The peace and joy I had after “letting go” and surrendering, that which I so desperately wanted, was such a relief, but it was short lived.  That Saturday, just a few days later on April 6th, I received a phone call from my parents in Maine with the devastating news that my dad was resigning his pastorate position following a faithful God-blessed 14 year ministry.  Their world was crumbling in around them and although we mentally trusted God’s plan, the pain and hurt that comes from people not loving and obeying the Lord is sometimes too hard to bear.  The pain my parents were experiencing carried over to me, and I was left doubting yet again.  Hadn’t I just surrendered and had complete peace as to what God’s future plan was?  I could “handle” being single, but watching my parents endure pain that was out of my control was overwhelming.  That weekend I was a mess!  I was angry, bitter and full of confusion.  As I drudged through that Monday, I spent so much time praying and begging the Lord for peace and to take away the anger I was experiencing.  Little did I know, that God was already at work in some very specific ways and He was formulating a more perfect plan that I could never have imagined!



Earlier this year, I felt led to ask my cousins Joe and Kaytlynn if they might know of someone who they felt would be a potential good match for me.  I knew that I would need someone who had at least been connected with people I knew and trusted rather than just a total stranger.  To my surprise, they explained they had already thought of someone since last November, but had resolved they would only ever mention it should I directly ask them.  After hearing their enthusiastic endorsement of why they had thought of Anna for me, I was definitely intrigued and interested.

However, I asked them to make an introduction only after holding off for a little bit while I finished preparing for my sabbatical travels and went back to Indiana for my grandmother’s memorial service.  Little did I know though what was going on behind the scenes for Anna during this intervening time period.

I quickly realized how Anna and I shared a web of connection between dozens of mutual friends going back more than fourteen years that allowed people we both trusted completely to know each other separately and offer their valuable perspective.  Thanks to the large amount of connections, Anna had watched from a distance the journey that Sarah and I took in the last year of Sarah’s life. Anna’s family also had a unique history with grief, loss, and remarriage as Anna’s maternal grandparents both were widowed before meeting each other and God blessed them again with the birth of Anna’s mother.  The family was used to talking about Daddy Jim and Mommy Ann.  Each thing I learned about Anna made me even more interested to get to know her and so I sent her the first message asking to get to know her.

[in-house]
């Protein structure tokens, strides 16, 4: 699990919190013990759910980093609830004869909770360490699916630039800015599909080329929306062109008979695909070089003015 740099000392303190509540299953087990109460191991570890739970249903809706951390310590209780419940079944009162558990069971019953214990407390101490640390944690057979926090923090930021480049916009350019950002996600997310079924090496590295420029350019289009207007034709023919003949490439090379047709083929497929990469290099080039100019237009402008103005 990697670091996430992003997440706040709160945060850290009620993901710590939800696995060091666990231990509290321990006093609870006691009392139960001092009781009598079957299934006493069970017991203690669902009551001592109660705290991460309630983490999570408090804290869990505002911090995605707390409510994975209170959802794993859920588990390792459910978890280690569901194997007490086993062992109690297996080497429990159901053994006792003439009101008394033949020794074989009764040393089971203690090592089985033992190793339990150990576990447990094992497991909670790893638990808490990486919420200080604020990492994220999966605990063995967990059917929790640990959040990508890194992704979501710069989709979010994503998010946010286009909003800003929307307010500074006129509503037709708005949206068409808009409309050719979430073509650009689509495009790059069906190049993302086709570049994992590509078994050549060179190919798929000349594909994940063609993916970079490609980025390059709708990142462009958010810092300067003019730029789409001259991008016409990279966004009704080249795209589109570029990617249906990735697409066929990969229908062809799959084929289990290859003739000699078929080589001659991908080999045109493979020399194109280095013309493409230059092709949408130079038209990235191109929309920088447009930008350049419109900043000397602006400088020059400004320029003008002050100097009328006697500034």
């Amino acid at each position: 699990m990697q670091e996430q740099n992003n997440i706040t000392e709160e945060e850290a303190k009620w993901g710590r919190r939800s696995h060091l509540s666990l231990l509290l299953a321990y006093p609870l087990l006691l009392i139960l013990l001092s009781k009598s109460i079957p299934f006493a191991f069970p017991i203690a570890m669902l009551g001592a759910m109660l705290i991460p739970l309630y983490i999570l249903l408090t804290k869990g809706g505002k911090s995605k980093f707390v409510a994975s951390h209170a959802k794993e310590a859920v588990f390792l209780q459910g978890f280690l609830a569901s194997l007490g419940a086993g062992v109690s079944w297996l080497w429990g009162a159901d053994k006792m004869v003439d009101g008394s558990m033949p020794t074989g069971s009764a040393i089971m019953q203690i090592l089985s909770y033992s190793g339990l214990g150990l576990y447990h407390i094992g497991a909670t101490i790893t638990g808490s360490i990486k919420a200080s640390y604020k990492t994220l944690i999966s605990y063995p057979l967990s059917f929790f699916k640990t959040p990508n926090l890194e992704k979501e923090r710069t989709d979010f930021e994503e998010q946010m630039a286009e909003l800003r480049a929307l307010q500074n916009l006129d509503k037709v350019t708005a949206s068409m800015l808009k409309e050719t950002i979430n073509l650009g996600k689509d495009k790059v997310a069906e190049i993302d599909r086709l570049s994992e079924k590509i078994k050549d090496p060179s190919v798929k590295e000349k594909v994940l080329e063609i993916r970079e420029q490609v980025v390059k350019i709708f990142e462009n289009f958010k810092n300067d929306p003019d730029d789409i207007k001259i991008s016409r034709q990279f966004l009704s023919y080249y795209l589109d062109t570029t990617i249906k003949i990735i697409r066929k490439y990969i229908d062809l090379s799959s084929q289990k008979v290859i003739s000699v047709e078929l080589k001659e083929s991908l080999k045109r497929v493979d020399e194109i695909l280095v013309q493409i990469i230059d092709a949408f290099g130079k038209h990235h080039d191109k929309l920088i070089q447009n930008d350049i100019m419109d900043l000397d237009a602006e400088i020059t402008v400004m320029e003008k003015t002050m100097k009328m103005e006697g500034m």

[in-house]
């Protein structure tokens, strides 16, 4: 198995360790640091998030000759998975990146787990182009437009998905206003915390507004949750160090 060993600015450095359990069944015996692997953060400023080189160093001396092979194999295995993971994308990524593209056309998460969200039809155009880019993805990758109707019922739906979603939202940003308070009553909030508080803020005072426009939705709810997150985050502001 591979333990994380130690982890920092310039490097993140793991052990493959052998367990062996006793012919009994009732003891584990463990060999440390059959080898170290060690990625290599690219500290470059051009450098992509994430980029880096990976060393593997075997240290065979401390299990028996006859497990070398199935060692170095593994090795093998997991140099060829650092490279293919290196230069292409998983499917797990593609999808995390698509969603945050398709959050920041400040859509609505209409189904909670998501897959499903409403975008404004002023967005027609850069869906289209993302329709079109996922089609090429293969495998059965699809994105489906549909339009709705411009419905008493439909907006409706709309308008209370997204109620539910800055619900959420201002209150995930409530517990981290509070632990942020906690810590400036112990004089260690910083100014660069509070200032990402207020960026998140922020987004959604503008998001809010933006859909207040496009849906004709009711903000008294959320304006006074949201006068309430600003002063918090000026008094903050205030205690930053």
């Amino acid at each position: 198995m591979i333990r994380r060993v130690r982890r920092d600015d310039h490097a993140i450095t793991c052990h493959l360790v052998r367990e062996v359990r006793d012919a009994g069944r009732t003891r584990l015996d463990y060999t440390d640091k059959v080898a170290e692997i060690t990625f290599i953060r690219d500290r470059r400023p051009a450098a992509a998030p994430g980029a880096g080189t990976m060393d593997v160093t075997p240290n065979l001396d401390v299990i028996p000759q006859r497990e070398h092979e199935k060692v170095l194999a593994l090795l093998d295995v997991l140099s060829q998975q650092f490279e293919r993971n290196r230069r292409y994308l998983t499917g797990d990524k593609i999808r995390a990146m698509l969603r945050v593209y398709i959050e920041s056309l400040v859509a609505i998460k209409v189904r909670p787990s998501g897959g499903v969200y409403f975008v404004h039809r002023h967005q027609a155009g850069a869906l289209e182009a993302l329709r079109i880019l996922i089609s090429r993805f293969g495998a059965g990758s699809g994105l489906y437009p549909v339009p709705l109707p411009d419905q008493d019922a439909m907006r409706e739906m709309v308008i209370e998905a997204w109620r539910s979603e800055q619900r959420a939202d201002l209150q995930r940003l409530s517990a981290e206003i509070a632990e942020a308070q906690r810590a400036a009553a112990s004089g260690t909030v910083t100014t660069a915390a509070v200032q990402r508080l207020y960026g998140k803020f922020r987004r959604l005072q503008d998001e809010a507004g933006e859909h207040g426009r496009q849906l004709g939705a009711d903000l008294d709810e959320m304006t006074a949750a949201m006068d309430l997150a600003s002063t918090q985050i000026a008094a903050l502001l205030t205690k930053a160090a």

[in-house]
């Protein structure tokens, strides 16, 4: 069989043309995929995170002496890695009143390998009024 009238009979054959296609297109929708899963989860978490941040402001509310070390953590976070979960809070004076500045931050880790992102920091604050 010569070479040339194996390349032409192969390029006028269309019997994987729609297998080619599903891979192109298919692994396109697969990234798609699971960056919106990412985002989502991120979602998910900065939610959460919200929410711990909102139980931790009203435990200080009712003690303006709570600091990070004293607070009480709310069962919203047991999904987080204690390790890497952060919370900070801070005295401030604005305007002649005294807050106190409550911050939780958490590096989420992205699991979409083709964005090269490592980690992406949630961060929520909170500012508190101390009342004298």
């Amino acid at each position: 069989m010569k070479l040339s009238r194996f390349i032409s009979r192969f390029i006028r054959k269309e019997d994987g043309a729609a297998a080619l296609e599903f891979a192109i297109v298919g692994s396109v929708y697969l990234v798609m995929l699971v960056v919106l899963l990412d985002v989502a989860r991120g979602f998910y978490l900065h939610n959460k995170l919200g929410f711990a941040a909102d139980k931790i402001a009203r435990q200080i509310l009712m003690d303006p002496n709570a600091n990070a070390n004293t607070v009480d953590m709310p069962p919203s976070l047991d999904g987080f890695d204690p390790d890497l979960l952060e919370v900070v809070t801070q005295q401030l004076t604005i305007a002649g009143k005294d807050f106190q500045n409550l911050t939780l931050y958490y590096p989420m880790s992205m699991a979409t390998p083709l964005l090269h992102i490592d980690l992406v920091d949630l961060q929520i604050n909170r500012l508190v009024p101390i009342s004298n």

I woke up on April 10th (my dear friend Allison’s birthday) to a few messages, one of which was a rather lengthy email from Daniel expressing his interest in getting to know me more and seeing if a relationship was a possibility in our future!  What in the world?

Backing up now a few weeks, to the middle of March, I had received a message from a dear friend and trusted confidant Misha Frazor, saying I needed to talk to our mutual friend Kaytlynn Kopp, because Kaytlynn knew of “this guy” that she wanted me to meet.  I thanked her and gave permission to “feel free to pass along my information.”  At that time, I seriously didn’t think a thing of it.  (Over the past 10 years, I can’t even count the number of well meaning friends that have suggested “guys” to me, but never mentioned me to the guys.  And I’m not one to go chase down a guy….)  A few days passed by, and I received another message, this time directly from Kaytlynn.  Kaytlynn and her husband Joe, have been very dear friends of mine for over 10 years.  We all went through college together and ministered for many summers together at the same junior camp in northern Wisconsin.  Although much of our friendship has been long-distance in recent years, the bond was never severed!  Once again, I gave Kaytlynn permission to pass along my information and I asked her for details about “the guy”, just so I could have a reference point.  She was so sweet and responded with a “brief history” but no name.  No name was needed though as enough info had been shared for me to put the pieces together and figure out who it was: Daniel Kopp — Joe’s cousin, and brother to another friend of mine, Stephen Kopp.  Daniel’s reputation preceded him, and I was immediately put at ease as to who the “mystery guy” was.  2017 brought Daniel through the valley of the shadow of death, and by God’s pure grace, Daniel had been able to share with others, through his writing, what God had allowed as his wife became severely ill and ultimately passed through the gates of glory.  Daniel was a widower, and I had followed that devastating journey knowing it was Joe’s cousin and Stephens brother, never knowing how that journey would personally affect me later.